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Footy Fix: Chris Fagan's finest hour? How the Lions gave the Dees - and Simon Goodwin - the mother of all baths

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11th April, 2024
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19 months ago, a banged-up Brisbane came to the MCG as heavy underdogs, faced a formidable Melbourne outfit that stood among the premiership favourites, and emerged with their greatest triumph under Chris Fagan.

This latest victory over the Demons on their own turf, from equally unlikely odds, might not be quite the equal of a semi-final on the road, but it might be Chris Fagan’s best as coach.

His Lions, after more than a month of near wall to wall criticism, seemingly facing the inevitable downward spiral that comes for every contender eventually, arrived at the ‘G with a plan to bring down a red-hot Dees outfit, executed it flawlessly, and head back to Queensland with reputations near restored at a single stroke.

Forget the eventual 22-point margin, brought down into the realms of respectable, along with every other stat the Lions dominated all night, by the Dees booting the game’s last four goals with the sting well and truly out of the contest. This was a shellacking in all but name, and I have no doubt the Demons especially will treat it as such during the week to come as they head into a bye that now seems badly needed.

So stunning was the performance, so perfectly honed was every tactic to clamp down on Melbourne’s strengths and ruthlessly expose their weaknesses, that I’m honestly not sure whether it’s replicable for the rest of the Lions’ season. We’ve seen this sort of raging against the dying of the light from many a falling powerhouse before, from Richmond and Hawthorn following their era of flags galore, that briefly fool everyone into thinking their reign continues, only for Father Time to once again prove undefeated.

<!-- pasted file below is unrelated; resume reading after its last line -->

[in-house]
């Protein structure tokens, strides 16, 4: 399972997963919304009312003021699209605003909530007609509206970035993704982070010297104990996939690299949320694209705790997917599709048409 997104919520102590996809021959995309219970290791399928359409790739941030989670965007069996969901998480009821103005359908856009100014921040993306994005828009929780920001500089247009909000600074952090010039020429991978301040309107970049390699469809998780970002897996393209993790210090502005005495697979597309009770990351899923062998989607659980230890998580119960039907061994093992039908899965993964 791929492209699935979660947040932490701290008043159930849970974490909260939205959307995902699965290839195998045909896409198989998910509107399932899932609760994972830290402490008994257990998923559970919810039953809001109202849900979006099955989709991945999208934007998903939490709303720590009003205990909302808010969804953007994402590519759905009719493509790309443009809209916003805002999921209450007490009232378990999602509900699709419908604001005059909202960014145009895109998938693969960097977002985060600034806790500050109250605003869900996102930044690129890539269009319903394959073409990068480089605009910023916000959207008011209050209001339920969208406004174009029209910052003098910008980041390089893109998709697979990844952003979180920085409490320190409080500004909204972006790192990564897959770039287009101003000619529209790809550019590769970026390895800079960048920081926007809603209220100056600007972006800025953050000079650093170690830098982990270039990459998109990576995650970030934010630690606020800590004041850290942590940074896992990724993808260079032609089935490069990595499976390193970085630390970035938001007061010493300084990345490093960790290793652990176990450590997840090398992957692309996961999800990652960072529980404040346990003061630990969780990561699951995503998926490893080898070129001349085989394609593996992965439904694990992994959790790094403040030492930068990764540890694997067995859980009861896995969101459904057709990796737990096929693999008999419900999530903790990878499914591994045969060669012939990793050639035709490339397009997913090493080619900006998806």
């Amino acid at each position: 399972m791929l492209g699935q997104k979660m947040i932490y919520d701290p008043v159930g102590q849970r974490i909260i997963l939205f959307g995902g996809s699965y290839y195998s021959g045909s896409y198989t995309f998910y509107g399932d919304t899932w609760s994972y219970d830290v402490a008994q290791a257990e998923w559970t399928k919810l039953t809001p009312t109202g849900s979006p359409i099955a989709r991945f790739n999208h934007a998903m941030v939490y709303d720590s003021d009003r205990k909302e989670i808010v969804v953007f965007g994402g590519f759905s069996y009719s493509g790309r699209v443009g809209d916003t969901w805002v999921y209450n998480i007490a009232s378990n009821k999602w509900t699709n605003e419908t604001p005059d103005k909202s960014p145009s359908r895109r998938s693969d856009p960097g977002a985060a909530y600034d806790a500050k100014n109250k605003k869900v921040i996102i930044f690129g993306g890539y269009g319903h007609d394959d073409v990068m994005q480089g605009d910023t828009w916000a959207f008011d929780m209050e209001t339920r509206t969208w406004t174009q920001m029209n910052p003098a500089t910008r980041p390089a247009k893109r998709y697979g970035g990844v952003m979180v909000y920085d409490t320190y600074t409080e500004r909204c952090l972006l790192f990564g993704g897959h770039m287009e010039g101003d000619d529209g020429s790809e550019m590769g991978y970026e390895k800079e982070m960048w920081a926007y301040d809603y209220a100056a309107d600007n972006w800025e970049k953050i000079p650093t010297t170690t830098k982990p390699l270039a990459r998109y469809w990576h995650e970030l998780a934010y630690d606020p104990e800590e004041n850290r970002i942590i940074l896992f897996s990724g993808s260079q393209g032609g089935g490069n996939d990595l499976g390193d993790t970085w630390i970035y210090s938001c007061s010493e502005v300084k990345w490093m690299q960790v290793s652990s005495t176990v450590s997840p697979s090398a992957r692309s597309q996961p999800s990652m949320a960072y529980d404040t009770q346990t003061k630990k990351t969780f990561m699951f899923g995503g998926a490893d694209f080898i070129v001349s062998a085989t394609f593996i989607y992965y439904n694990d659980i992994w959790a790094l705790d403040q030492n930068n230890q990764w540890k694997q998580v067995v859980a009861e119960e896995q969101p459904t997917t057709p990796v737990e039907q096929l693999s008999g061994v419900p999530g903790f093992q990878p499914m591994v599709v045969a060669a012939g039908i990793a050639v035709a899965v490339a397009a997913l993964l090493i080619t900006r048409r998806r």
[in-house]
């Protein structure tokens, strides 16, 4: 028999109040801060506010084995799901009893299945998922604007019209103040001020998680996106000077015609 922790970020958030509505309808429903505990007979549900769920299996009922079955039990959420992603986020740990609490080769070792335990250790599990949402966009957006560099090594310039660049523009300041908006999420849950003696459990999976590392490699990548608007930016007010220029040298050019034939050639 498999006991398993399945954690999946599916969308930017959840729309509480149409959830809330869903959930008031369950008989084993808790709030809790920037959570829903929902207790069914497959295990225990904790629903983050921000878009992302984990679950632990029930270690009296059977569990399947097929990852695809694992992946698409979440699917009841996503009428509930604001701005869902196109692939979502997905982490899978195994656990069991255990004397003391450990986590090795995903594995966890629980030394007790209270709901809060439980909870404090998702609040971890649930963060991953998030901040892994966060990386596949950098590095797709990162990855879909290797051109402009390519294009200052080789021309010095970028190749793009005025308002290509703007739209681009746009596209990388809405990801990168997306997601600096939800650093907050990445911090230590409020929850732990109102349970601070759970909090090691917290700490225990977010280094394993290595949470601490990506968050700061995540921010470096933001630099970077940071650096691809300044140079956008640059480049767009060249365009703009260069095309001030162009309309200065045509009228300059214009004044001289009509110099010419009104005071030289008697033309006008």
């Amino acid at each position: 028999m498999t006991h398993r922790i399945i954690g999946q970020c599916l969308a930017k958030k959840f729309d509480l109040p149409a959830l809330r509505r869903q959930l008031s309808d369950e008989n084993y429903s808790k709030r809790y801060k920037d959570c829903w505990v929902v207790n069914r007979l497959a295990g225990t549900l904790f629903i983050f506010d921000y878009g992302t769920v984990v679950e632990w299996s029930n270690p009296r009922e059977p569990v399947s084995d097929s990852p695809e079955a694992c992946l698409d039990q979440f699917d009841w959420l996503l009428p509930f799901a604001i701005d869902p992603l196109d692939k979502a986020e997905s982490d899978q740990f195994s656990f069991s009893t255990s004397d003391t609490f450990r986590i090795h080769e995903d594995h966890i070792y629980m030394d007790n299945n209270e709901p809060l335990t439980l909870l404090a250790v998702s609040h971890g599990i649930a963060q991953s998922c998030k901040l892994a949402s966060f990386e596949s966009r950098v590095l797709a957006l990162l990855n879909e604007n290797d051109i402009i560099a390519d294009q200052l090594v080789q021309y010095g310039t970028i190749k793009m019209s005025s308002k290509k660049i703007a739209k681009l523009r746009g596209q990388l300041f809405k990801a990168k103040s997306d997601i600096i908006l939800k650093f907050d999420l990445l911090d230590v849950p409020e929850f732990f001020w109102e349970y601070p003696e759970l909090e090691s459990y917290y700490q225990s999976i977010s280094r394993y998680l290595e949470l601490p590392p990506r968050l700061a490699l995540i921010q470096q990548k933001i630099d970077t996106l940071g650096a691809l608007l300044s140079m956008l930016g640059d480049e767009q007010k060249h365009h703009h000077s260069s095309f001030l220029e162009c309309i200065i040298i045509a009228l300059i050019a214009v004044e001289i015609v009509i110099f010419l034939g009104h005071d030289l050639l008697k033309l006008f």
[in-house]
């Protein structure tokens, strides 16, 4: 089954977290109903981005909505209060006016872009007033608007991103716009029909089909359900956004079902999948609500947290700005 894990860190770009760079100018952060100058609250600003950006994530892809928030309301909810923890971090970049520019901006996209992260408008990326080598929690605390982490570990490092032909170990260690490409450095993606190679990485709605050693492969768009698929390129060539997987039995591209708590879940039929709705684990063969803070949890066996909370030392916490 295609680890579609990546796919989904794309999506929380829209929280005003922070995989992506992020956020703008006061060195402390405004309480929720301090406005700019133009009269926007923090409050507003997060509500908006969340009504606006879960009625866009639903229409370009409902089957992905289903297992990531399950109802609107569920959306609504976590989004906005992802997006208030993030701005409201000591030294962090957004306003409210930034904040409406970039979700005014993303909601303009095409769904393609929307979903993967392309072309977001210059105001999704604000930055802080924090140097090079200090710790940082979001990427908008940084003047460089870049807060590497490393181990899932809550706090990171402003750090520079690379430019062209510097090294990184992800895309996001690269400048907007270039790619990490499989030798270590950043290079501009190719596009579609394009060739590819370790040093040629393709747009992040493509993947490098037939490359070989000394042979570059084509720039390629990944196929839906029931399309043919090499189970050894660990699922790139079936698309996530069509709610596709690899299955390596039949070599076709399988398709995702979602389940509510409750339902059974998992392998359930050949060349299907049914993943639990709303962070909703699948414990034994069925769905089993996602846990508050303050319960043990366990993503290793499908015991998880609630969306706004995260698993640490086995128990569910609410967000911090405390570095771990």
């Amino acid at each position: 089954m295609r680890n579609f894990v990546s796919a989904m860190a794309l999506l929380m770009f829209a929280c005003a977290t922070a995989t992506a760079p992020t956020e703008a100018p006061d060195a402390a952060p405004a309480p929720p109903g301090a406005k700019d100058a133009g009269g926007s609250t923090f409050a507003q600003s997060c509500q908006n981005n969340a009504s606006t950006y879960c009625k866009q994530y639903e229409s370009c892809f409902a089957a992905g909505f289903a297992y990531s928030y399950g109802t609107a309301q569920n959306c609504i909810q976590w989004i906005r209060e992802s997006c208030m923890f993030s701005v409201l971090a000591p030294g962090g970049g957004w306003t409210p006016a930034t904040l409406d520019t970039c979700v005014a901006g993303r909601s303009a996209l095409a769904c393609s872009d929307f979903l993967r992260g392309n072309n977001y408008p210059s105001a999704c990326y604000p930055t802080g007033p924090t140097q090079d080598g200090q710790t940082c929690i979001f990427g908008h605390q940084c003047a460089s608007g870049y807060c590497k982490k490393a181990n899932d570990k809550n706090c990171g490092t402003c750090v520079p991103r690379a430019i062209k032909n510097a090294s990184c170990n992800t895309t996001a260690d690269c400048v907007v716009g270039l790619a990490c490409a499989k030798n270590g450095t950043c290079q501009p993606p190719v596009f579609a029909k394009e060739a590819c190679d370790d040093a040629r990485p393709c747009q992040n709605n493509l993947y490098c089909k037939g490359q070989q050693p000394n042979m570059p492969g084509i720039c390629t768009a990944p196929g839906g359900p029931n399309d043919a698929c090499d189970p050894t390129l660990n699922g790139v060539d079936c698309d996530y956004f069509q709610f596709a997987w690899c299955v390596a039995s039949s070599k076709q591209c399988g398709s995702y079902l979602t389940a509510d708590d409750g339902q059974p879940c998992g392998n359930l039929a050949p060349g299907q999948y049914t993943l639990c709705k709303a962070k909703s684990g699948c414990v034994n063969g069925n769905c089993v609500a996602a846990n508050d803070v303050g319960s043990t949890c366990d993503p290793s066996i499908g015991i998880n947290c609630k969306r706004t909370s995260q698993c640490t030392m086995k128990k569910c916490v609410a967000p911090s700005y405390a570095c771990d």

It will take us some weeks to know for sure whether that’s the case here; whether Fagan imbued his charges with the tactical tools to muster one glorious surge of energy that made them all but unbeatable against the Demons, or if this is something more lasting. You can find evidence for both if you look hard enough.

Zac Bailey celebrates a goal.

Zac Bailey celebrates a goal. (Photo by Michael Willson/AFL Photos via Getty Images)

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Offensively, the Lions were sharper at the contest, dominating clearances and winning disputed balls at virtually every opportunity; but this was far from a side simply, as Jonathan Brown loves to claim, going in harder and wanting it more. There was method to the madness.

At every stoppage around the ground, Christian Petracca, the Demons’ – nay, maybe the AFL’s – most dangerous midfielder at exploding from the coalface and surging his team forward, was consistently buffeted, checked and scragged away from influencing those loose balls.